Disease Definition: Solitary fibrous tumor (SFT), also known as fibrous tumor of the pleura, is a rare mesenchymal tumor originating in the pleura or at virtually any site in the soft tissue including seminal vesicle. Approximately 78% to 88% of SFT's are benign and 12% to 22% are malignant. It is a heterogeneous group of rare spindle-cell tumors that include benign and malignant neoplasms. Their cell of origin is still debated. SFT is preferred by most pathologists as a better term than “hemangiopericytoma” that gathers numerous unrelated entities and is presently only employed by neuropathologists. We focus the present paper on the forms of this family of tumors occurring in adult patients. There are 3 typical primary locations: pleural, meningeal and extrathoracic soft tissue.
Disease Symptoms: Patients present with proptosis and possibly ptosis, eyelid swelling, tearing, diplopia or decreased vision. Malignant infiltrating lesions can sometimes cause pain.
Disease Treatment: Because even benign-appearing solitary fibrous tumors (SFTs) can be locally recurrent and metastatic, wide resection of both benign and malignant SFTs is recommended. Preoperative vascular studies and arterial embolization should be considered because of the known bleeding risk with resection. Careful exclusion of other diagnoses (eg, synovial sarcoma) is important. Because of the favorable outcome with SFTs, it may be possible to avoid limb-threatening and deforming operations. No evidence suggests that adjuvant chemotherapy is beneficial. If the SFTR appears malignant histologically, adjuvant radiation therapy may be considered. Long-term follow-up is recommended because local and distant relapse is possible, even with benign-appearing tumors.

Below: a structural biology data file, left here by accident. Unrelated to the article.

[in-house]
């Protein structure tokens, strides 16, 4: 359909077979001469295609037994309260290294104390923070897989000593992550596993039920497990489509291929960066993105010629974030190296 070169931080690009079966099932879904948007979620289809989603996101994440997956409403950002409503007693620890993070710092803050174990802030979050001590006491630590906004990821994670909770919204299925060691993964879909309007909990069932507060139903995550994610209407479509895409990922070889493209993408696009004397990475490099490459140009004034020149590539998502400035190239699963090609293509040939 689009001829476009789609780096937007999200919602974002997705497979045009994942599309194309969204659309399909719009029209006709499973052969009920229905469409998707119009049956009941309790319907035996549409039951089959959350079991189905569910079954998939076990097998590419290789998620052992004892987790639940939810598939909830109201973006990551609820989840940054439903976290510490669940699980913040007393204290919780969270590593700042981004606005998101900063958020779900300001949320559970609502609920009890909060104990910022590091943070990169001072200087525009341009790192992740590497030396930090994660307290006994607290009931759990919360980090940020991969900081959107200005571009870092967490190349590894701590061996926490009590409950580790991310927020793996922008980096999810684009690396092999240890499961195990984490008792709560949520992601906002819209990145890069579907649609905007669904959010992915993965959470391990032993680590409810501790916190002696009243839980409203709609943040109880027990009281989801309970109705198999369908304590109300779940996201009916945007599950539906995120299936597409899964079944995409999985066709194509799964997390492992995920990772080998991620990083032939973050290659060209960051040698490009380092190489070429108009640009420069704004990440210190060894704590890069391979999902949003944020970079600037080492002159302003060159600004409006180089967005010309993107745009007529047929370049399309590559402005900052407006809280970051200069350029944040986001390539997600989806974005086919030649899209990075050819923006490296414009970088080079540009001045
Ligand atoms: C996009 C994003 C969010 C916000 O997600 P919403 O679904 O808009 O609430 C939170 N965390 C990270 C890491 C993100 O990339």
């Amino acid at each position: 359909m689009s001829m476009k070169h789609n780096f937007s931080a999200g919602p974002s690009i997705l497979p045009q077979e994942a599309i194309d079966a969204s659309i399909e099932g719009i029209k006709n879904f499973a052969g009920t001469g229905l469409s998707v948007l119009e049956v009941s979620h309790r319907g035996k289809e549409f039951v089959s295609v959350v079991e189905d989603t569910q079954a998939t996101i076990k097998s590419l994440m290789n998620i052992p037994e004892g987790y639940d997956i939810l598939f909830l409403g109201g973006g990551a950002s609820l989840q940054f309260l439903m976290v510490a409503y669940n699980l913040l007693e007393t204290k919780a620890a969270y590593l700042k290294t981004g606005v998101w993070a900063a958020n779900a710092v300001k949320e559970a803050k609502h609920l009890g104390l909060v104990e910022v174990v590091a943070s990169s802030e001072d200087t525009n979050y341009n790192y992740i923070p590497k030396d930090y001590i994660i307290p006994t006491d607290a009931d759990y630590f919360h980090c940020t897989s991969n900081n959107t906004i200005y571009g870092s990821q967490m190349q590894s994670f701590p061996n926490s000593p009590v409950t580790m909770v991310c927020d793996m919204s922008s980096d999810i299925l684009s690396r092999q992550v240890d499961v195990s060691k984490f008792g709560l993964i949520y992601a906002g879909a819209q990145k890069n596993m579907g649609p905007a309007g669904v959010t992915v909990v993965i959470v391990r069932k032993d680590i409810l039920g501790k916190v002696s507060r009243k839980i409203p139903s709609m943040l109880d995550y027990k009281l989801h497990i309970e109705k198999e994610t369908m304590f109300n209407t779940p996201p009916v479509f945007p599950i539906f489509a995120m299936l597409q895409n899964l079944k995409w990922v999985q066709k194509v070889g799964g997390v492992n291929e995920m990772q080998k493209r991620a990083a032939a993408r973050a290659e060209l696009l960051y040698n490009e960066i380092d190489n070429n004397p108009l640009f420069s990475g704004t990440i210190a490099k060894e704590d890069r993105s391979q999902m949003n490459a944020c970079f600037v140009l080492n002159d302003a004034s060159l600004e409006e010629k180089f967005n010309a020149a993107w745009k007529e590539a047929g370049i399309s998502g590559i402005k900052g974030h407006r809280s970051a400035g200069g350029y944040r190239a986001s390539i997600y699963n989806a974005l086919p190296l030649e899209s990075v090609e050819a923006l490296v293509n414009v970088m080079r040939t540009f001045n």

Statistics: 28 patients with a median age of 54 years were included with SFTs originating at different sites, most occurring in the lung and pleura (9, 32%), 5 in soft tissues of the lower extremities (18%) and 5 in the head and neck (18%). For detection of the NAB2-STAT6 fusion gene, RT-PCR was performed using RNA extracted from formalin-fixed and paraffin-embedded tissues. Immunohistochemistry was performed on all cases with antibodies against STAT6 and EGR1. All patients were treated by surgery, 3 with adjuvant chemo- or radiotherapy. Follow-up data of 18 patients could be obtained of which 2 patients died of metastatic disease 13 months and 52 years after first diagnosis. Sixteen patients have no evidence of disease with a median follow up of 29.5 months (range 7 – 120 months). NAB2-STAT6 fusion transcripts were found in 19/28 cases (68%).